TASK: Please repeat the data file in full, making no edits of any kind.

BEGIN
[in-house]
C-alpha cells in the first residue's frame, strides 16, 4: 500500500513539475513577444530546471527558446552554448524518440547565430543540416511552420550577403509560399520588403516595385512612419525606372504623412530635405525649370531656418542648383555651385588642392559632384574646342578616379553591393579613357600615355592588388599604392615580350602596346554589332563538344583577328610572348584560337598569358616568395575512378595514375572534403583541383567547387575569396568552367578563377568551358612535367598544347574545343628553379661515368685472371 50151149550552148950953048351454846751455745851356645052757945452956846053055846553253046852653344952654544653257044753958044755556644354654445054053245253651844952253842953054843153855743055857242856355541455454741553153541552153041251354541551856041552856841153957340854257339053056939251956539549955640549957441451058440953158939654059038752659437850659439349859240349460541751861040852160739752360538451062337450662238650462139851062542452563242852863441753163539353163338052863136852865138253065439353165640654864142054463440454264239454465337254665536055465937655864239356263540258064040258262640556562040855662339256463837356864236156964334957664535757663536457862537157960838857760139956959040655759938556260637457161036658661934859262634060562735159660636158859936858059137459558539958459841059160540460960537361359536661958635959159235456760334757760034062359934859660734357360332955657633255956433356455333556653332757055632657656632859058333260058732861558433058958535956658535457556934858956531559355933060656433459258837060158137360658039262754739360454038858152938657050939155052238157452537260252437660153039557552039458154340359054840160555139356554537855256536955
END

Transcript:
[in-house]
C-alpha cells in the first residue's frame, strides 16, 4: 500500500513539475513577444530546471527558446552554448524518440547565430543540416511552420550577403509560399520588403516595385512612419525606372504623412530635405525649370531656418542648383555651385588642392559632384574646342578616379553591393579613357600615355592588388599604392615580350602596346554589332563538344583577328610572348584560337598569358616568395575512378595514375572534403583541383567547387575569396568552367578563377568551358612535367598544347574545343628553379661515368685472371 50151149550552148950953048351454846751455745851356645052757945452956846053055846553253046852653344952654544653257044753958044755556644354654445054053245253651844952253842953054843153855743055857242856355541455454741553153541552153041251354541551856041552856841153957340854257339053056939251956539549955640549957441451058440953158939654059038752659437850659439349859240349460541751861040852160739752360538451062337450662238650462139851062542452563242852863441753163539353163338052863136852865138253065439353165640654864142054463440454264239454465337254665536055465937655864239356263540258064040258262640556562040855662339256463837356864236156964334957664535757663536457862537157960838857760139956959040655759938556260637457161036658661934859262634060562735159660636158859936858059137459558539958459841059160540460960537361359536661958635959159235456760334757760034062359934859660734357360332955657633255956433356455333556653332757055632657656632859058333260058732861558433058958535956658535457556934858956531559355933060656433459258837060158137360658039262754739360454038858152938657050939155052238157452537260252437660153039557552039458154340359054840160555139356554537855256536955